De-Privileging Art School: antisexist and antiracist methods

De-Privileging Art School: antisexist and antiracist methods

Colloquium no. 3: Friday 27th Februaryn2015, 18.00 at HEAD-Genève

“Exception is a comfortable situation, allowing elasticity and singularity in our daily work, in our daily institutional management and in our world view.” Lysianne Léchot, dean of Studies at Geneva University of Art and Design was clear in her welcome address: notions of exceptionalism are at the heart of art school and need to be rethought. “Exception can be precious when it comes to art and design: aesthetic beauties and intellectual strength are, in the very best examples, exceptional,” Léchot continued. “But exception can also be a pitfall. Especially in a public educational institution. When schools reproduce social, ethnic or gender inequalities in their daily work, in their daily management and in their world view, they should be criticised, and transformed, so as to match the democratic ambition of equal opportunity for all.”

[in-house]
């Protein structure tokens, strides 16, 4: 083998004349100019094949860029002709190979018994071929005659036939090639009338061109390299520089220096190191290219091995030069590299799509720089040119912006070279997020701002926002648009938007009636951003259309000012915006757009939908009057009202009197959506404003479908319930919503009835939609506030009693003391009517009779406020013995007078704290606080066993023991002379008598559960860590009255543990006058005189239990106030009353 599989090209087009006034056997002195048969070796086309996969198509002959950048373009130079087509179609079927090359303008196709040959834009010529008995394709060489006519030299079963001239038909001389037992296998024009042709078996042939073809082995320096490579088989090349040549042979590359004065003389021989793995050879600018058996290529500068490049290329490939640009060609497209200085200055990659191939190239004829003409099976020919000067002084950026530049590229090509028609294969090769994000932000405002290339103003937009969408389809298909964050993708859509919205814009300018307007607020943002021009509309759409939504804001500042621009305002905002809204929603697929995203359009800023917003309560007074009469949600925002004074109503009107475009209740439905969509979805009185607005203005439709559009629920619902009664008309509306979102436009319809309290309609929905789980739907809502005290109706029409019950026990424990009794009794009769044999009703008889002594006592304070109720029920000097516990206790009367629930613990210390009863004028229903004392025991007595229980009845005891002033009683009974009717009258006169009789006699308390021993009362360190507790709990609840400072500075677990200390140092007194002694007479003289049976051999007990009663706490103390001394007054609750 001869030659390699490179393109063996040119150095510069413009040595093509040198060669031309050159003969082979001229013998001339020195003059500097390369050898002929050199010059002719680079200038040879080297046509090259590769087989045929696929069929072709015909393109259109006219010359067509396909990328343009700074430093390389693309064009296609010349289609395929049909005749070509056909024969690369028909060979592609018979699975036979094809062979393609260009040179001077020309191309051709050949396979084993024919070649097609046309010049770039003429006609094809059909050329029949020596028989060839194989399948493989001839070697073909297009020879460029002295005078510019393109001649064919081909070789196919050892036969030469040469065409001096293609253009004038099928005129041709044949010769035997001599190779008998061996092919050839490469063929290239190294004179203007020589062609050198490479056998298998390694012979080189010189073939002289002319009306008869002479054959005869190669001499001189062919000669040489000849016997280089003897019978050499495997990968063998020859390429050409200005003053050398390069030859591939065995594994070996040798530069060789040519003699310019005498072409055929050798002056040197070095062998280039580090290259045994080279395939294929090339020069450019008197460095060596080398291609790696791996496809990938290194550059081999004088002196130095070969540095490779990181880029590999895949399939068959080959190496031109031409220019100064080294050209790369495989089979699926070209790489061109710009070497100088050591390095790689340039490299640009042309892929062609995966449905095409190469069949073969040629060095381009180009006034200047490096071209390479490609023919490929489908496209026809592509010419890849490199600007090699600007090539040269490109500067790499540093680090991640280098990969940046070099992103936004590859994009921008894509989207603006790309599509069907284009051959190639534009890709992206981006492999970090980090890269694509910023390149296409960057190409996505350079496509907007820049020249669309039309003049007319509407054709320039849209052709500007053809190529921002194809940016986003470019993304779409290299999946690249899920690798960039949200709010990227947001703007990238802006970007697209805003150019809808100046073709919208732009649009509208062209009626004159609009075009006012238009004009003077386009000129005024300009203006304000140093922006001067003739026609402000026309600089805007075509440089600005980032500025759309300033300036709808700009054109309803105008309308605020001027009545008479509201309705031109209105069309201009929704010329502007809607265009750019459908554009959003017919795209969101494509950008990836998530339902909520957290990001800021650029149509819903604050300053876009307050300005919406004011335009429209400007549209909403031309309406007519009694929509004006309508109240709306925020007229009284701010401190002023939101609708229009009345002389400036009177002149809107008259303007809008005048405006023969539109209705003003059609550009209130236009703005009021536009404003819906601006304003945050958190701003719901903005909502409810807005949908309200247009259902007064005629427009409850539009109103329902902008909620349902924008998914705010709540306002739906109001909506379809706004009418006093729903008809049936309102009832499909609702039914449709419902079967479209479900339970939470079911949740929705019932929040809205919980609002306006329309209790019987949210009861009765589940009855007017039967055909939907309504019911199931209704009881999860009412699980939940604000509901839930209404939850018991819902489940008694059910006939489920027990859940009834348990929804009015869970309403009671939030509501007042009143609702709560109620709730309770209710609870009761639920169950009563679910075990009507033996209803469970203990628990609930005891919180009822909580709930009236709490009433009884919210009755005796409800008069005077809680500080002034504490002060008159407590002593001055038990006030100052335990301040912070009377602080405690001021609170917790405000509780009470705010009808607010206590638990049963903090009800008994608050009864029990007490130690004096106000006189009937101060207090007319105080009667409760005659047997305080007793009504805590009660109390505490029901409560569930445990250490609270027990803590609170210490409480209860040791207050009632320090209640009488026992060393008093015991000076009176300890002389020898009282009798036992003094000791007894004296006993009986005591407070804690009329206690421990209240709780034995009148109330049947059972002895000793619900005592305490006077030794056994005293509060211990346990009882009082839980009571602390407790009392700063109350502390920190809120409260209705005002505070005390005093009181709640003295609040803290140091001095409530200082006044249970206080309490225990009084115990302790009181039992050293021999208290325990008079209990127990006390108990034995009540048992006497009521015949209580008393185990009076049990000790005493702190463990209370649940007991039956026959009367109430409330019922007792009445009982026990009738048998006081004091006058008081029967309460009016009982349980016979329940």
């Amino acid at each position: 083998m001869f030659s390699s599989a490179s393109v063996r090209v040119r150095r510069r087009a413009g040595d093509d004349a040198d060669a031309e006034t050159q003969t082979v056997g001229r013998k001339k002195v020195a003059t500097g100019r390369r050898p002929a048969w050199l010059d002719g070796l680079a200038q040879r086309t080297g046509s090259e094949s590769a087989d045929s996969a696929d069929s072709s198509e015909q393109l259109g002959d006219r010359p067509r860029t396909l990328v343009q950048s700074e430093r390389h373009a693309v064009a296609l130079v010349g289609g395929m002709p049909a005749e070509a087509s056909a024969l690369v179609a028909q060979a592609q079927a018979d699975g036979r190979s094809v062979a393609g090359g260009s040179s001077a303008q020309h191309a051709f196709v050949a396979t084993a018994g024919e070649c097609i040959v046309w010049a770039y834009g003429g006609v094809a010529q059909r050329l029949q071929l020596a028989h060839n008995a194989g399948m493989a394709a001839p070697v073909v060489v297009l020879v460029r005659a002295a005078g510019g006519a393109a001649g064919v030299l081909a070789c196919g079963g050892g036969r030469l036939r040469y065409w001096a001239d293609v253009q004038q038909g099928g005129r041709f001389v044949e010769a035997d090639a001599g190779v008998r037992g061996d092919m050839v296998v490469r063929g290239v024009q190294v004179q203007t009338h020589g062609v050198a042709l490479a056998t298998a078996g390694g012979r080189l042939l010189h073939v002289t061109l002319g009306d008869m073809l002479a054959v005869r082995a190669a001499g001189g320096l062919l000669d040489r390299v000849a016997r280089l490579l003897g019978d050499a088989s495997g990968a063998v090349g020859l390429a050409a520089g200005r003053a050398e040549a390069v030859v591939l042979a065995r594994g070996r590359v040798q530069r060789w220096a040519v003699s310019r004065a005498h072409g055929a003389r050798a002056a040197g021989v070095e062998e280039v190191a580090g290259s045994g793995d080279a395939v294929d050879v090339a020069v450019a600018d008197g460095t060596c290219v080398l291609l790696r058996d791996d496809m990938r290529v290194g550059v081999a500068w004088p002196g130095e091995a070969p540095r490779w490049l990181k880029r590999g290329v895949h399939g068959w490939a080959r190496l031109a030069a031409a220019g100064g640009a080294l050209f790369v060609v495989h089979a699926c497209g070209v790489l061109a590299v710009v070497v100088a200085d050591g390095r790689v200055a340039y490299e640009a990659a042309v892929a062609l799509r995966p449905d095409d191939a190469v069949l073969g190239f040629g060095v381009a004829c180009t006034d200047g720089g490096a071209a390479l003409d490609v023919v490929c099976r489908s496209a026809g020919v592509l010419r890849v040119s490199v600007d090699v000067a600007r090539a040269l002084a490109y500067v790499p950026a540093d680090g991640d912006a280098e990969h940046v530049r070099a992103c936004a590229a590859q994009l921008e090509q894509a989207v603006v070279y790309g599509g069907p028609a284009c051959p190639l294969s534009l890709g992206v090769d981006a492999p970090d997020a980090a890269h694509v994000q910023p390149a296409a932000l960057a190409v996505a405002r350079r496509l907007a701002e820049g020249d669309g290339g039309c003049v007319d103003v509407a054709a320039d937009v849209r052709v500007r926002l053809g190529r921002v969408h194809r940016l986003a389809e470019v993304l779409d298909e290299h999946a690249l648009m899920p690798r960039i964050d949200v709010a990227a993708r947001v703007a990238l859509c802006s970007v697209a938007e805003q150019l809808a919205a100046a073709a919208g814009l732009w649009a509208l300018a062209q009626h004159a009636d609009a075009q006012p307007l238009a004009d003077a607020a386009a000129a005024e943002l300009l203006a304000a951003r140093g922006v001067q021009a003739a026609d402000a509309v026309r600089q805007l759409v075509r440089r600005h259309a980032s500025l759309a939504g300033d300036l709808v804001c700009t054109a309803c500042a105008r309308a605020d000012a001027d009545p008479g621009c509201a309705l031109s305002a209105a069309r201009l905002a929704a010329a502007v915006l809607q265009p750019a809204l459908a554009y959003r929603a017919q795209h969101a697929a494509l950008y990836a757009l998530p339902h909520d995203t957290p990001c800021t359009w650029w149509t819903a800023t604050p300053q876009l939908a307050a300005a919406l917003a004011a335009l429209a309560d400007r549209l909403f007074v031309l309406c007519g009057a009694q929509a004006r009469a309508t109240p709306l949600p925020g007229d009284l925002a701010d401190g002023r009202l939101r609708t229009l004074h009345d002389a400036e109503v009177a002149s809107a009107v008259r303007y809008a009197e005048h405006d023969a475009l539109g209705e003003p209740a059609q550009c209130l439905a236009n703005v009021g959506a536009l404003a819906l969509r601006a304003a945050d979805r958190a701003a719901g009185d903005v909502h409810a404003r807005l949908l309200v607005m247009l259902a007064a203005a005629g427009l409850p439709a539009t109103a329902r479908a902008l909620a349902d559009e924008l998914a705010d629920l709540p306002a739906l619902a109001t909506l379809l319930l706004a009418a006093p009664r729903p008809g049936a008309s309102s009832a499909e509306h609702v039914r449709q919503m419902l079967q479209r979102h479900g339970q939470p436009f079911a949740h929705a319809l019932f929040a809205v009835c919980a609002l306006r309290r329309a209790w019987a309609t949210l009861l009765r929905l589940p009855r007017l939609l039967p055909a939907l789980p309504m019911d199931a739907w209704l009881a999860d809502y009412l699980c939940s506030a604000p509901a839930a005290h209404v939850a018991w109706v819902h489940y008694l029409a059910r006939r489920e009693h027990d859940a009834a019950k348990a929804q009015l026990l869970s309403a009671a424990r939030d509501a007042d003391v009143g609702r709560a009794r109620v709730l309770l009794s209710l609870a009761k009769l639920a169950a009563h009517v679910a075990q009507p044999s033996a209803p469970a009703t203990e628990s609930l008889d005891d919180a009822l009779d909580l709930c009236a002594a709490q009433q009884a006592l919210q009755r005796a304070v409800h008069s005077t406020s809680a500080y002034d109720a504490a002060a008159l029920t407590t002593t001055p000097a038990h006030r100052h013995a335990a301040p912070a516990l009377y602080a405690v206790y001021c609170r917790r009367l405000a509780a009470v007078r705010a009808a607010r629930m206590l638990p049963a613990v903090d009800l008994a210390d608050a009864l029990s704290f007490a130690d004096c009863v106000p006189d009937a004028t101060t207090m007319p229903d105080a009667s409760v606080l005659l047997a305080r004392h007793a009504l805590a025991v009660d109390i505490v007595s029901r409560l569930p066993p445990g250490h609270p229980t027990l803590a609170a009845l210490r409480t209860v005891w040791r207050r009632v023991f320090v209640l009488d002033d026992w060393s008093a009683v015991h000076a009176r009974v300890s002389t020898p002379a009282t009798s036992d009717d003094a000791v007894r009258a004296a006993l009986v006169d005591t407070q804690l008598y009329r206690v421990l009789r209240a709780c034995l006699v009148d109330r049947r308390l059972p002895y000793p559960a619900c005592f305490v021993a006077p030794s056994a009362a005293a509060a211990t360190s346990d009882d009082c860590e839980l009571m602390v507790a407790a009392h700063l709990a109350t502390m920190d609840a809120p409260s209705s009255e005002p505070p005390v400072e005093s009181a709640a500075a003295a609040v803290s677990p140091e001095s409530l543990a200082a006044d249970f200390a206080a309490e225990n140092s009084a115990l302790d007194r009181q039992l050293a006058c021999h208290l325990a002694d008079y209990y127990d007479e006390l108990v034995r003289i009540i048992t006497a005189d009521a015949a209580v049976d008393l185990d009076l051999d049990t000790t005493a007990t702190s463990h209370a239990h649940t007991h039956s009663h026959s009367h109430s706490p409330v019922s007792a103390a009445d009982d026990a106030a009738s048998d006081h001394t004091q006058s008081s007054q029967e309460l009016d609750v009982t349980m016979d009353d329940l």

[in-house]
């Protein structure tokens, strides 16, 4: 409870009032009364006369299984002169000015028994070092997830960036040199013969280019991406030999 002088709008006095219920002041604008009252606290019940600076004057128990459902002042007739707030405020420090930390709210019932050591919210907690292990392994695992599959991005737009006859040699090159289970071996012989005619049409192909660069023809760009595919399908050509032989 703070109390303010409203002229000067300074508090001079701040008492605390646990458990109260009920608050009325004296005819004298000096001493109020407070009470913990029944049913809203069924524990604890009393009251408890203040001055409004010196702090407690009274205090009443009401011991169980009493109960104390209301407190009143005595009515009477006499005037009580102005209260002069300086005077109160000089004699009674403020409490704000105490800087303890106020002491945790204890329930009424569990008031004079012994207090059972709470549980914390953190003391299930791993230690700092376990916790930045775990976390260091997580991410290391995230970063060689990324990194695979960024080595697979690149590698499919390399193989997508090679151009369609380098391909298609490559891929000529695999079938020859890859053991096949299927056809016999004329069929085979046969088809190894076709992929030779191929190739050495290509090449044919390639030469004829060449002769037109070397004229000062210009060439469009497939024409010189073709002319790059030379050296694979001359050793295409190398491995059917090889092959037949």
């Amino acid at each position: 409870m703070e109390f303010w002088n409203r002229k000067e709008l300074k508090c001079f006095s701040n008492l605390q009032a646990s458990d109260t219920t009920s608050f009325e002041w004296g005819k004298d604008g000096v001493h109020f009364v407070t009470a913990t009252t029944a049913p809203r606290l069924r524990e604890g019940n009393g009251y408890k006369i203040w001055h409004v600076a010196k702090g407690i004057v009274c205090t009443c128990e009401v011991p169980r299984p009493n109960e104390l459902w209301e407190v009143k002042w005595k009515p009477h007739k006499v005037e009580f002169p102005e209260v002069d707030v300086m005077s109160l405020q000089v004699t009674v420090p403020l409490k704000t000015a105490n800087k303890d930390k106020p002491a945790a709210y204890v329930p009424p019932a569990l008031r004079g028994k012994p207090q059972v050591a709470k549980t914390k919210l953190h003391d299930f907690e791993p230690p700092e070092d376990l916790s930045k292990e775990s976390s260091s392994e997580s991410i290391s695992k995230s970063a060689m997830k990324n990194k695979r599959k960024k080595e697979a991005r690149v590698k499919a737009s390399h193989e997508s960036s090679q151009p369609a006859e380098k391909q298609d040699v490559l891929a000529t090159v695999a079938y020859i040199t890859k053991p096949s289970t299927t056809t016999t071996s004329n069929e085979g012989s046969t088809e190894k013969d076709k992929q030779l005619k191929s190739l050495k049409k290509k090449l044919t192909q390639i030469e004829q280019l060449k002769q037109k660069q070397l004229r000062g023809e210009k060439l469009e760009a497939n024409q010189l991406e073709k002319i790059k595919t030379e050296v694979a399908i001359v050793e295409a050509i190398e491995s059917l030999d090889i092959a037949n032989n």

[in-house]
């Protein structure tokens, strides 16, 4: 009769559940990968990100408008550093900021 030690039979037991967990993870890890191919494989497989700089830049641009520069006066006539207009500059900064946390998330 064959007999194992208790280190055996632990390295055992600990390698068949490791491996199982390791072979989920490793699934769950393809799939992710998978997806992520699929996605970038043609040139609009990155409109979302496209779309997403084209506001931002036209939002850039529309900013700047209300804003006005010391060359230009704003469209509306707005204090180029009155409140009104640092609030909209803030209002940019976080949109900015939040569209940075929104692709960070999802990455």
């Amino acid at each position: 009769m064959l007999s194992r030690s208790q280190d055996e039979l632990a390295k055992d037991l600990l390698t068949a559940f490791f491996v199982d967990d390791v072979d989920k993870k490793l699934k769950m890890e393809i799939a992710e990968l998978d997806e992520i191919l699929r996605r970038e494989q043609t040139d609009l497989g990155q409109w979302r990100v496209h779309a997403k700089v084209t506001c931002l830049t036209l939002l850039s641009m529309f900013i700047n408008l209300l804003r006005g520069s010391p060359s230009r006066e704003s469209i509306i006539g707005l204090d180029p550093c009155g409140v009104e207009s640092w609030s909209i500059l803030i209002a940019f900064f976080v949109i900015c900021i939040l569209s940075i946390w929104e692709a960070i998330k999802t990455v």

If notions of being exceptional and therefore somehow outside or above society allow art schools to measure things with a different yardsticks and to be less transparent and less accountable, institutionalized exceptionalism is indeed a pitfall. Such art school exceptionalism undermines broader attempts to dismantle structural discrimination in tertiary education. As I see it, it inhibits the frequently invoked quest for “diversity” – the discovery of supposedly unexpected talent that can innovatively undermine the normative. Who determines who is, objectively speaking, exceptional and talented enough to be admitted into higher art education? How ‘objective’ are the supposedly objective selection criteria, when notions of who has “potential” and what potential looks like, tend to be inherently classed and racialized? What criteria can we establish to ensure that “the chosen few“ entering and completing art school come from a range of socio-economic and cultural backgrounds?